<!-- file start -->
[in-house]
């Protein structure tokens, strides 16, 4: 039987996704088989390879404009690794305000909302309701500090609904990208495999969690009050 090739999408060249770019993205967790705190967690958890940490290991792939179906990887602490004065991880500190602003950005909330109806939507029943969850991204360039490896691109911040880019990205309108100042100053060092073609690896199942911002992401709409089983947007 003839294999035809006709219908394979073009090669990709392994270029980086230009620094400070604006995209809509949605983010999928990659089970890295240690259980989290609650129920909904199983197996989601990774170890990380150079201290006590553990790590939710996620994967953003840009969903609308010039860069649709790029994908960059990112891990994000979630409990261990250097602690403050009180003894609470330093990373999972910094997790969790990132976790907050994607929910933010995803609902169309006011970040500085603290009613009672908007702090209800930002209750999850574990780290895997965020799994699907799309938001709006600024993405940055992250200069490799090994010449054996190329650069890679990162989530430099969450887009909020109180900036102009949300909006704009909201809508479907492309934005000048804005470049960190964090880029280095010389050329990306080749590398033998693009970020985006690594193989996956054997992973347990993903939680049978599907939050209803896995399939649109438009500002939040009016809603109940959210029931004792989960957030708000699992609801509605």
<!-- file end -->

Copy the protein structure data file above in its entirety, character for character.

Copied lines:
[in-house]
């Protein structure tokens, strides 16, 4: 039987996704088989390879404009690794305000909302309701500090609904990208495999969690009050 090739999408060249770019993205967790705190967690958890940490290991792939179906990887602490004065991880500190602003950005909330109806939507029943969850991204360039490896691109911040880019990205309108100042100053060092073609690896199942911002992401709409089983947007 003839294999035809006709219908394979073009090669990709392994270029980086230009620094400070604006995209809509949605983010999928990659089970890295240690259980989290609650129920909904199983197996989601990774170890990380150079201290006590553990790590939710996620994967953003840009969903609308010039860069649709790029994908960059990112891990994000979630409990261990250097602690403050009180003894609470330093990373999972910094997790969790990132976790907050994607929910933010995803609902169309006011970040500085603290009613009672908007702090209800930002209750999850574990780290895997965020799994699907799309938001709006600024993405940055992250200069490799090994010449054996190329650069890679990162989530430099969450887009909020109180900036102009949300909006704009909201809508479907492309934005000048804005470049960190964090880029280095010389050329990306080749590398033998693009970020985006690594193989996956054997992973347990993903939680049978599907939050209803896995399939649109438009500002939040009016809603109940959210029931004792989960957030708000699992609801509605």